These are just some highlights of God’s good and gracious work. It doesn’t even include the work that our staff has done with a local elementary school, a senior care center, care ministries, women’s ministries events, a men’s sportsman’s banquet, children’s and student ministries programming, and so on. There is a lot happening right now in the area of outreach, because our entire team is collectively involved in the process. We are better together.
The transformative power of the gospel
Although this culture-shifting strategy may take three-to-five years to gain traction, it has already been transformative in our church. Our leaders are growing, not just in knowledge, but also in action. They are not just hearing, but also doing the Word as it relates to outreach (Jas 1:22-25). They are going to more and more people who are far from God. They’re praying for them. They’re listening with care. They’re eating with them. They’re serving with love. They’re sharing their stories and the Word. They’re inviting them to our church.
Based on an annual survey, around seven percent of people who attend Constance self-identified as likely not yet having a relationship with Jesus. So, once a series, we began presenting the message of first importance. Now, many of those seven percent have made a first-time decision to follow Jesus, and it is encouraging our church to invite even more.
This transformation is only spreading. Last year, 86 people indicated a first-time decision to follow Jesus. Now, over the past 10 months, we have seen over 250 people, mostly adults, indicate a first-time decision to follow Jesus. God be given the glory and praise!
So, how about you? Is bringing the gospel to the world of main importance? Is Paul’s message in 1 Corinthians 15 central in your thoughts, prayers, actions and words?
One of the best first steps we took in this area was to join a Church Evangelism Initiative cohort through the Billy Graham Center Institute. Three cohorts have already been formed in the North Central District. One more is in the process of being formed for next fall. The EFCA national office has also been involved in a cohort with EFCA President Kevin Kompelien, and other leaders as they recognize this as a need and a priority. Even earlier this year, Kevin, Randy and I sat down (in the video below) to discuss both the importance of evangelism and the impact of these cohorts on our movement.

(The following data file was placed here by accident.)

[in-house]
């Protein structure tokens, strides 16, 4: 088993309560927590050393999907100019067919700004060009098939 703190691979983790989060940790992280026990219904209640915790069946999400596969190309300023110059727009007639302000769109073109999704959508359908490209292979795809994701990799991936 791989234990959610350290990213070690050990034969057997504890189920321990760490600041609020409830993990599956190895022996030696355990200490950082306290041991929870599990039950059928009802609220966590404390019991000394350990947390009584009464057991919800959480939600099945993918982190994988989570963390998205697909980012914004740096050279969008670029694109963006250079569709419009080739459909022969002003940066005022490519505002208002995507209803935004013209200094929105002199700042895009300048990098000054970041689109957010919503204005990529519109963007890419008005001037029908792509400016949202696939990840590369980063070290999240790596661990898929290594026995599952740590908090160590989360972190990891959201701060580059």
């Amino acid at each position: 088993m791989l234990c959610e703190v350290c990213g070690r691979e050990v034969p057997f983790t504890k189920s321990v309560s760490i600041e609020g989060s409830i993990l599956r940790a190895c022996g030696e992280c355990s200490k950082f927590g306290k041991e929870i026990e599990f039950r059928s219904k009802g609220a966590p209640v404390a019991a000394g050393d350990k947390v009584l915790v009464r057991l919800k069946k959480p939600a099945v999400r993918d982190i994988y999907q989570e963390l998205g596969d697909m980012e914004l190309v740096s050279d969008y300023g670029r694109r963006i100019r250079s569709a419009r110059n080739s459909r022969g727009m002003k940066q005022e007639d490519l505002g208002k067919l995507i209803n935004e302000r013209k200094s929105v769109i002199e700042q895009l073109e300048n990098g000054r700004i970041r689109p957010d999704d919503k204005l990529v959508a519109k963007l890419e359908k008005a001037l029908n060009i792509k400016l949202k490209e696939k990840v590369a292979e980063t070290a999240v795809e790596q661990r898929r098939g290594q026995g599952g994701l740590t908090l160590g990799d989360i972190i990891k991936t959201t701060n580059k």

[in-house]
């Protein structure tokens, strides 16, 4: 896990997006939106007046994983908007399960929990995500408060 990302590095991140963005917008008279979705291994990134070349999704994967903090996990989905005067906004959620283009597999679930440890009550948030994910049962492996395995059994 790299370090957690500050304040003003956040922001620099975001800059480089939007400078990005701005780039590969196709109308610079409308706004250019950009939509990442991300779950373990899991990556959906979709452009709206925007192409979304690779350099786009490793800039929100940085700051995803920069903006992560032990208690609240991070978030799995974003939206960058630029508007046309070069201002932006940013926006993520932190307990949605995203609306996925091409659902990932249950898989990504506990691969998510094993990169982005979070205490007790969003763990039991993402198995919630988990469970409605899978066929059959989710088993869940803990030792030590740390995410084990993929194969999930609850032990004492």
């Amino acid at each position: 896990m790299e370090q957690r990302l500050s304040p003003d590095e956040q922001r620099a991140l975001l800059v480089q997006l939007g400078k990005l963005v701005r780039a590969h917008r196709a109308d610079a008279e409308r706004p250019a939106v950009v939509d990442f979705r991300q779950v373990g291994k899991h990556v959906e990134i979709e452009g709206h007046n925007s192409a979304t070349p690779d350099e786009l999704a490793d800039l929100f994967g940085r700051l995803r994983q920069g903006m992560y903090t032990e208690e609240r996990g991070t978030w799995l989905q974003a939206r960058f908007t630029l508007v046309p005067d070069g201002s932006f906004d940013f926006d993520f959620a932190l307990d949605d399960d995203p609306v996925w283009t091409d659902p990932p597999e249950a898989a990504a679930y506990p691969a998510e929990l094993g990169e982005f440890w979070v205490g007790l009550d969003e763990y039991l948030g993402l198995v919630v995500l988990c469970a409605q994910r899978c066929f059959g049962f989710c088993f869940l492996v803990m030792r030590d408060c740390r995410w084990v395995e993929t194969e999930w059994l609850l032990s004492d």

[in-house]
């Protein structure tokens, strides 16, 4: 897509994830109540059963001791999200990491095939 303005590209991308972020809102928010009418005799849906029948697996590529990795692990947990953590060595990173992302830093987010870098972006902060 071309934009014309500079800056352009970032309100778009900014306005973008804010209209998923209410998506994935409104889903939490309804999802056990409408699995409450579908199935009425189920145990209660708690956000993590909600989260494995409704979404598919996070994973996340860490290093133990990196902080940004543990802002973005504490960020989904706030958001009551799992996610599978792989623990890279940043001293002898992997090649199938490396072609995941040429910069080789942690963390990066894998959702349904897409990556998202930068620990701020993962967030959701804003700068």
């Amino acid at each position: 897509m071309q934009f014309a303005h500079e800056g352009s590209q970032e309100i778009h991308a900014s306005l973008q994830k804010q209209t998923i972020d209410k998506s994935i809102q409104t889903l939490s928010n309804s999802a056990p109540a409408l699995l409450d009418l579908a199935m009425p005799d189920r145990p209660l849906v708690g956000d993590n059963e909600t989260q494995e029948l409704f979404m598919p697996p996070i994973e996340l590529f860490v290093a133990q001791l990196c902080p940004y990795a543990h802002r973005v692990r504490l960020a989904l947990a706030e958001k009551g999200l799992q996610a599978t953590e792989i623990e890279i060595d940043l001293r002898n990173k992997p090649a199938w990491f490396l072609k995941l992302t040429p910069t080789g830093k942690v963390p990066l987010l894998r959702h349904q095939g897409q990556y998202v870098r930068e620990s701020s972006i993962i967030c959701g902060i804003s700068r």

In May, I received an email from the Church Evangelism Initiative coordinator. They’ve been surveying lead pastors before and after their cohort experience, and here’s what they found. After two years in a cohort:
- 100 percent of the pastors reported a significant increase and impact in their own personal evangelism engagement.
- 97 percent of the pastors and churches have adopted the leadership and change model and structure they recommend.
- 82 percent of the churches have implemented the BLESS missional practices.
- 54 percent of the pastors report increased conversions as a result of their cohort involvement and leadership changes.
- And here’s my favorite stat: in the last three years, churches in these cohorts have led 2,592 to Jesus. May God be the glory!
Maybe this could be your church’s first step. To learn more about how to get involved in a Church Evangelism Initiative cohort, you can visit the cohort website.